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Something You Probably Should Include When Building Your Next Threat Models

We are working on our threat models here at DisruptOps, so I decided to refresh my knowledge of different approaches. One thing that quickly stood out is that nearly none of the threat modeling documentation or tools I’ve seen covers the CI/CD pipeline.

This. Is. A. Problem. Include your pipeline in your threat models.

Over the past few years I’ve performed a few dozen cloud security assessments directly, on top of a variety of other advisory work. I consistently include development/deployment pipelines within scope, and they are often where I see some of the larger security issues. Your super-secure cloud environment is a bit of a house of cards if someone can modify fundamental infrastructure by changing a template somewhere or by compromising stored keys.

Most threat models start with a data flow diagram or architecture, which you can use to walk through your app modeling threats (I like STRIDE myself, which comes from Microsoft). This covers application functionality but not the pipeline.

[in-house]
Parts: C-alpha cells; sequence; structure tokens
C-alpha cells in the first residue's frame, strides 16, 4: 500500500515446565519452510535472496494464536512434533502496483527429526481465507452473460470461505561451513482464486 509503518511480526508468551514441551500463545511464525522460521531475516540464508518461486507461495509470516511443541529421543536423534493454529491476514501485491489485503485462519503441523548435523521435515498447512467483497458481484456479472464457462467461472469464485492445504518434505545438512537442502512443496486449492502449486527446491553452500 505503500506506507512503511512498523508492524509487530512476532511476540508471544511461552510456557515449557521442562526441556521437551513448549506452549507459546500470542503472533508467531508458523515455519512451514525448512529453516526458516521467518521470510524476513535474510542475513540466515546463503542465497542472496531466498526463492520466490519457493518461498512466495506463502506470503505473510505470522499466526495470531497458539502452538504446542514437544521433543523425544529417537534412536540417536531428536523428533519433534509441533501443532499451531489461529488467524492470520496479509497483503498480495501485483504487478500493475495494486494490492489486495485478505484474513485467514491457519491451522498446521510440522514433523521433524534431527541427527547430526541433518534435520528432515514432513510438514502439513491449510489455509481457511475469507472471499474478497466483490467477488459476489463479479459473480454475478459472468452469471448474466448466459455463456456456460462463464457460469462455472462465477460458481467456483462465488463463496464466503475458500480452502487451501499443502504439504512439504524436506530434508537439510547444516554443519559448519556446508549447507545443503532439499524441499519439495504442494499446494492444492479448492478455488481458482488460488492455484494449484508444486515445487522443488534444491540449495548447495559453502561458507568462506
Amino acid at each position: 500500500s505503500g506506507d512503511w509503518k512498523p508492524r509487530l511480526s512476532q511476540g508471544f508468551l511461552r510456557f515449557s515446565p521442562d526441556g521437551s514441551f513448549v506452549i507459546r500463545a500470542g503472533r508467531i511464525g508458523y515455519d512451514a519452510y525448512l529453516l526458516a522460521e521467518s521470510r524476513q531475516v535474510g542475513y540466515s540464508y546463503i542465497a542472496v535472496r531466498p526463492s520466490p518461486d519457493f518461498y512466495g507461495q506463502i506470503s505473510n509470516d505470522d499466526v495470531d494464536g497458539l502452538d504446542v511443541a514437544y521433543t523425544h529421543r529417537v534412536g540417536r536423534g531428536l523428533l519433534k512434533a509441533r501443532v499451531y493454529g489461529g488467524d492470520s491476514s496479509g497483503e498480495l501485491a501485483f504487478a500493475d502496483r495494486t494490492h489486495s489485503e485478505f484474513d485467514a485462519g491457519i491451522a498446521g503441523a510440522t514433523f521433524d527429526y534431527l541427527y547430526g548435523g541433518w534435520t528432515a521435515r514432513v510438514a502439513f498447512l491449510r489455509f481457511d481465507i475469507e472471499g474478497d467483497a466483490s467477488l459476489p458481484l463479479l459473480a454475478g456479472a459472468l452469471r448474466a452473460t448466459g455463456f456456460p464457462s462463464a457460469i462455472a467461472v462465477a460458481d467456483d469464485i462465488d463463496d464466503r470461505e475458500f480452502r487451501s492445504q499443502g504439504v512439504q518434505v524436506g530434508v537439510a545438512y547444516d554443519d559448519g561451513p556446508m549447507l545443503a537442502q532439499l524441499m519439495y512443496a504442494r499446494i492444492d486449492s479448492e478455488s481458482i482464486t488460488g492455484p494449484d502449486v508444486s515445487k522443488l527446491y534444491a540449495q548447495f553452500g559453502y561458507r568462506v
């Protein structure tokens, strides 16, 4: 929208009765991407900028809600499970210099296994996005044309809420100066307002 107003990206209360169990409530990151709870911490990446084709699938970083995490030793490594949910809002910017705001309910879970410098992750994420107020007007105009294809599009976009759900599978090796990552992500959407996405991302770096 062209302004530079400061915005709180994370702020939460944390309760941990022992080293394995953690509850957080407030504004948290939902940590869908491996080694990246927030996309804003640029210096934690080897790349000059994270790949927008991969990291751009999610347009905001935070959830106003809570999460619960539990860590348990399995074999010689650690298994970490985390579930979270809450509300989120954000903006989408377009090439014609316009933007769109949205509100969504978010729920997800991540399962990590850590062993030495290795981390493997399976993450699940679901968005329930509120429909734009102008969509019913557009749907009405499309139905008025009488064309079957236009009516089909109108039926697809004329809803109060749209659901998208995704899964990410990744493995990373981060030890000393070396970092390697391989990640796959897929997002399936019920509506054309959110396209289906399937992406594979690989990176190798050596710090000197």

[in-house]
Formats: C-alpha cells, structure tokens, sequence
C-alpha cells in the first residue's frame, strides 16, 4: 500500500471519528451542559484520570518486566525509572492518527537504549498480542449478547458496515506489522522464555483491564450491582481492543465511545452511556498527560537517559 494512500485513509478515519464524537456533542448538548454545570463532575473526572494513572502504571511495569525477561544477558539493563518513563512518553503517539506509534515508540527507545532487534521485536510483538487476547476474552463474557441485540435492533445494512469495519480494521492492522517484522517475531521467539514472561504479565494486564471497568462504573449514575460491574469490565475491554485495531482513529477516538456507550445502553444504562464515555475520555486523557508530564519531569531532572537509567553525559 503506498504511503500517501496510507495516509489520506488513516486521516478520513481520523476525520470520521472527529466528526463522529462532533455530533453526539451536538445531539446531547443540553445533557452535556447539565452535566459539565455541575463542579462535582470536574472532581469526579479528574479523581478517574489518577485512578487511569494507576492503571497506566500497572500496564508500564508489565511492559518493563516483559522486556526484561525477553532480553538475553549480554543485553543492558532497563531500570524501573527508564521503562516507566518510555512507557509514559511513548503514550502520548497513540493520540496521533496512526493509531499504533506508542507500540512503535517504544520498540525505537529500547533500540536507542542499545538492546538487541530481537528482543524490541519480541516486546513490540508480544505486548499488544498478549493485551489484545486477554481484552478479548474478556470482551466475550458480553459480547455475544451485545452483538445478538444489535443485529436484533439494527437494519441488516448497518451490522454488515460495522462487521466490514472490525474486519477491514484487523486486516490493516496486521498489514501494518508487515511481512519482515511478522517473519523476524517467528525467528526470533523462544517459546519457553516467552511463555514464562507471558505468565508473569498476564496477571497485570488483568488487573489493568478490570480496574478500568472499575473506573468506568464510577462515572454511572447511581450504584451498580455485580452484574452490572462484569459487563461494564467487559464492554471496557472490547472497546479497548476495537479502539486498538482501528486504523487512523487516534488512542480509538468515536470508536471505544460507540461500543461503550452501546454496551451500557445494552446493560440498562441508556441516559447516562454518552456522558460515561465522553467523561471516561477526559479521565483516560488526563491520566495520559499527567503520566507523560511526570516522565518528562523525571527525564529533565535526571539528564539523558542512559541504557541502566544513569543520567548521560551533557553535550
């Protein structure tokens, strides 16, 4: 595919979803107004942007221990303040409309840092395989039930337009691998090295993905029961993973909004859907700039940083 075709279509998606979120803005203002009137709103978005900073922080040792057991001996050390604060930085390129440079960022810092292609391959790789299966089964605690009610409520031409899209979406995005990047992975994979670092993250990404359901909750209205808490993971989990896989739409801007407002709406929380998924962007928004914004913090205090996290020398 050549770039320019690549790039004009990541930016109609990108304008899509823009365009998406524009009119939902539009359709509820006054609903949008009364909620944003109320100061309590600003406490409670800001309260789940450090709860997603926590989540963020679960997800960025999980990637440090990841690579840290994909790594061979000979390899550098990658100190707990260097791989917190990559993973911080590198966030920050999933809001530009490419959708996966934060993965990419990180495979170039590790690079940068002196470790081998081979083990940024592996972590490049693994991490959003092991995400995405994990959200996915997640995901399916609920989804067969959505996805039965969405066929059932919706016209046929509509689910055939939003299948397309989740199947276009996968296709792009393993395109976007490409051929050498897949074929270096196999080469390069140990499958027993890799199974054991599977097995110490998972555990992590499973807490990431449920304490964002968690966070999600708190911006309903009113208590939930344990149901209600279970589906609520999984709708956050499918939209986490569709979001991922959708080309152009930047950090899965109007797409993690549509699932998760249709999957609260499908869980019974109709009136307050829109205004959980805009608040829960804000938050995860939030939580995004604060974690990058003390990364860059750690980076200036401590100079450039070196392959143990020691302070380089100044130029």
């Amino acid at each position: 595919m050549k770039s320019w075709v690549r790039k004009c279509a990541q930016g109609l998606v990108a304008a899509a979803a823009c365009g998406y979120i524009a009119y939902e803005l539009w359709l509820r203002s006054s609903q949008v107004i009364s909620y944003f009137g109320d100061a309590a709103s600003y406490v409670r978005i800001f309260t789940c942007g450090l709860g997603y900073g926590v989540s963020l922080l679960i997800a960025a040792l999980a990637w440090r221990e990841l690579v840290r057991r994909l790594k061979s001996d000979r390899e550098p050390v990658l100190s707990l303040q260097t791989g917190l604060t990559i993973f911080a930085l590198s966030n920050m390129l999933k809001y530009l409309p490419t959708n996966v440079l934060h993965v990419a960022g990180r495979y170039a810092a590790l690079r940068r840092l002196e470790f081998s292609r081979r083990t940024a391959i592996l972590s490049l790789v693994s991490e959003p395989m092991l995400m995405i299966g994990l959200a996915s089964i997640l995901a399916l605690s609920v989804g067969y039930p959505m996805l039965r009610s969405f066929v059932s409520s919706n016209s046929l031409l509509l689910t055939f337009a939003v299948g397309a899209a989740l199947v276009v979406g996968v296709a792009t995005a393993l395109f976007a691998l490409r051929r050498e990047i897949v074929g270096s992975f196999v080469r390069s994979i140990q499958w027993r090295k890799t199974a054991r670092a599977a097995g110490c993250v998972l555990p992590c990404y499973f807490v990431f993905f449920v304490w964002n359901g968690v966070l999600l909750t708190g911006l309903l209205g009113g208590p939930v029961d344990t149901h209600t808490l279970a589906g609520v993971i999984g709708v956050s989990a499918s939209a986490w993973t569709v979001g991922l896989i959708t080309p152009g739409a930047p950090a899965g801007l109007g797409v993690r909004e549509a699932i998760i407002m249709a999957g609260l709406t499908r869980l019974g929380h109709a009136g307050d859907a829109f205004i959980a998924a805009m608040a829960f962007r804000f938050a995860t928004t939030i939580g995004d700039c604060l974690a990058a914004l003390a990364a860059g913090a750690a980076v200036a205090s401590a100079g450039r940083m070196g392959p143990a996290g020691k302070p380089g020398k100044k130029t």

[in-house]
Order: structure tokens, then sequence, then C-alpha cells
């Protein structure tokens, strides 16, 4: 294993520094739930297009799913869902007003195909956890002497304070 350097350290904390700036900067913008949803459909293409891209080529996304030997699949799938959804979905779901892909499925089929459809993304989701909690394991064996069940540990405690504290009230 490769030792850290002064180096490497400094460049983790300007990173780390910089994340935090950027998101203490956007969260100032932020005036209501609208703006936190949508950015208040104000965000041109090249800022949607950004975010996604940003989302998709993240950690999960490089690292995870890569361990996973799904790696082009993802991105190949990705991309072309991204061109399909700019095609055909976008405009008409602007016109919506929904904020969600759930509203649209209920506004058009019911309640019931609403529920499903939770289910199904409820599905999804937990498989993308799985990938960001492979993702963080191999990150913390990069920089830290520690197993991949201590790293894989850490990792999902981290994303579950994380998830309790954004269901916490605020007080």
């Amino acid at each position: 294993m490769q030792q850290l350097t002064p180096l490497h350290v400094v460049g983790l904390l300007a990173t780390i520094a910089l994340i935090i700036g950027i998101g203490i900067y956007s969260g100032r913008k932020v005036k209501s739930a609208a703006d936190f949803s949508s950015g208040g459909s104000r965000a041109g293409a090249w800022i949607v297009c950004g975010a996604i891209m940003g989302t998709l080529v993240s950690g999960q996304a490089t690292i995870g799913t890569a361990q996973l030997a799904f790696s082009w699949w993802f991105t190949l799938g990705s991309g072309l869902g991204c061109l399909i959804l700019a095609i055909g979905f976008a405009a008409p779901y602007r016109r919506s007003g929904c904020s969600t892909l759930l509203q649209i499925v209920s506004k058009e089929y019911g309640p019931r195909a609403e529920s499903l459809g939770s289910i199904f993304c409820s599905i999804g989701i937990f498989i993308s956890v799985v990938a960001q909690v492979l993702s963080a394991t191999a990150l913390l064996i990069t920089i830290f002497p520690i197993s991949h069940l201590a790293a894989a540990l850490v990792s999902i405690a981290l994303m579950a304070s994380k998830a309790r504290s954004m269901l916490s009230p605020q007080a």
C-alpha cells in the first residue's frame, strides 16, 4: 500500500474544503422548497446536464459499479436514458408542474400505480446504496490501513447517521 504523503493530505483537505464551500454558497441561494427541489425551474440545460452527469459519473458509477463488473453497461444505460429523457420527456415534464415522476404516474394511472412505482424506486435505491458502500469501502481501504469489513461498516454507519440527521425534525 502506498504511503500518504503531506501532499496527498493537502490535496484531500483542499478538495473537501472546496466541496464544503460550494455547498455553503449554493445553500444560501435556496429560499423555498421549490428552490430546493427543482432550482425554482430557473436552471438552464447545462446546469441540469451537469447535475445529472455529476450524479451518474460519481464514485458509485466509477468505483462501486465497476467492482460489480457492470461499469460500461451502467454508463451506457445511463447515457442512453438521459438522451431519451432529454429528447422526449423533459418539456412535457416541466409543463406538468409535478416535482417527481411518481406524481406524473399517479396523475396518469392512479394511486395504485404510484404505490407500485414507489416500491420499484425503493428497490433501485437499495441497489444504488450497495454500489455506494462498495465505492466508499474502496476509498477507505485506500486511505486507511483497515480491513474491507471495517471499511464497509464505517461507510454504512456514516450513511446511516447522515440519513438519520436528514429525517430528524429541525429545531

When using your threat model *du jour* for your pipeline, treat your developers/admins as users, and also treat the pipeline itself as a user if it has stored credentials (considering how it connects to your environment).

For example, can someone spoof an API call into Jenkins to trigger a change in your production application? (Probably, the way Jenkins is often configured). How about repudiation of job changes vs. code changes? Privilege escalation in the pipeline?

Pipelines don’t tend to withstand security scrutiny very well, so we will address them in future posts on security fundamentals. It probably won’t shock you to learn I tend to recommend guardrails on both pipeline deployments and any connected infrastructure to reduce risk. For example your CI server should never be publicly exposed or exposable. You could use reinforcing guardrails to ensure it is on a network segment without an Internet Gateway and that your security groups don’t allow public access (better yet, also ensure CI servers are always behind elastic load balancers).

The days of an application’s attack surface being limited to its components are long over. In the cloud most of our applications are fed by pipelines, which have tremendous potential to be a soft underbelly, thanks to deep access and stored credentials.

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